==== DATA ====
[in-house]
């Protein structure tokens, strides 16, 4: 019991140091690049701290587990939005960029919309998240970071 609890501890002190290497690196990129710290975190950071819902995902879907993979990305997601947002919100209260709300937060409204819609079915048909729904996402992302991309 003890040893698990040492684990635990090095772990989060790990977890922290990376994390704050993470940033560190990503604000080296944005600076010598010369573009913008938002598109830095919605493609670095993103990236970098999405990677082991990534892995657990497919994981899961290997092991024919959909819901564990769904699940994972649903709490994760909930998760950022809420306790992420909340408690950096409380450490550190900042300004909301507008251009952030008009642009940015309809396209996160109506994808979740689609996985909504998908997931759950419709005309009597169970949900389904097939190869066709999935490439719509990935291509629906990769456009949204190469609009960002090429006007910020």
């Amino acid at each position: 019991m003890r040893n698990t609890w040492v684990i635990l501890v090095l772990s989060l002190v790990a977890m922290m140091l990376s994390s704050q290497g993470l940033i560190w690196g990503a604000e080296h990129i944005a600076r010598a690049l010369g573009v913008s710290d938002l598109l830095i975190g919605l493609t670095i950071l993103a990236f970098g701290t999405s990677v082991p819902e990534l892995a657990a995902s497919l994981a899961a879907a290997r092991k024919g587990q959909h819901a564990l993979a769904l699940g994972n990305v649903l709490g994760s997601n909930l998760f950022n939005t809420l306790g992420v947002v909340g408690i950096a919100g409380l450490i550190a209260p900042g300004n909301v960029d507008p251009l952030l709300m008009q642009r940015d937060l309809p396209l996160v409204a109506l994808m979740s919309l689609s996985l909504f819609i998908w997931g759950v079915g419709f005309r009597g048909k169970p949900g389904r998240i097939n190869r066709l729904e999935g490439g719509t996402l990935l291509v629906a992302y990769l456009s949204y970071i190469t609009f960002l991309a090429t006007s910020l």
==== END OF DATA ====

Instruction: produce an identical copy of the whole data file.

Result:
[in-house]
């Protein structure tokens, strides 16, 4: 019991140091690049701290587990939005960029919309998240970071 609890501890002190290497690196990129710290975190950071819902995902879907993979990305997601947002919100209260709300937060409204819609079915048909729904996402992302991309 003890040893698990040492684990635990090095772990989060790990977890922290990376994390704050993470940033560190990503604000080296944005600076010598010369573009913008938002598109830095919605493609670095993103990236970098999405990677082991990534892995657990497919994981899961290997092991024919959909819901564990769904699940994972649903709490994760909930998760950022809420306790992420909340408690950096409380450490550190900042300004909301507008251009952030008009642009940015309809396209996160109506994808979740689609996985909504998908997931759950419709005309009597169970949900389904097939190869066709999935490439719509990935291509629906990769456009949204190469609009960002090429006007910020």
């Amino acid at each position: 019991m003890r040893n698990t609890w040492v684990i635990l501890v090095l772990s989060l002190v790990a977890m922290m140091l990376s994390s704050q290497g993470l940033i560190w690196g990503a604000e080296h990129i944005a600076r010598a690049l010369g573009v913008s710290d938002l598109l830095i975190g919605l493609t670095i950071l993103a990236f970098g701290t999405s990677v082991p819902e990534l892995a657990a995902s497919l994981a899961a879907a290997r092991k024919g587990q959909h819901a564990l993979a769904l699940g994972n990305v649903l709490g994760s997601n909930l998760f950022n939005t809420l306790g992420v947002v909340g408690i950096a919100g409380l450490i550190a209260p900042g300004n909301v960029d507008p251009l952030l709300m008009q642009r940015d937060l309809p396209l996160v409204a109506l994808m979740s919309l689609s996985l909504f819609i998908w997931g759950v079915g419709f005309r009597g048909k169970p949900g389904r998240i097939n190869r066709l729904e999935g490439g719509t996402l990935l291509v629906a992302y990769l456009s949204y970071i190469t609009f960002l991309a090429t006007s910020l």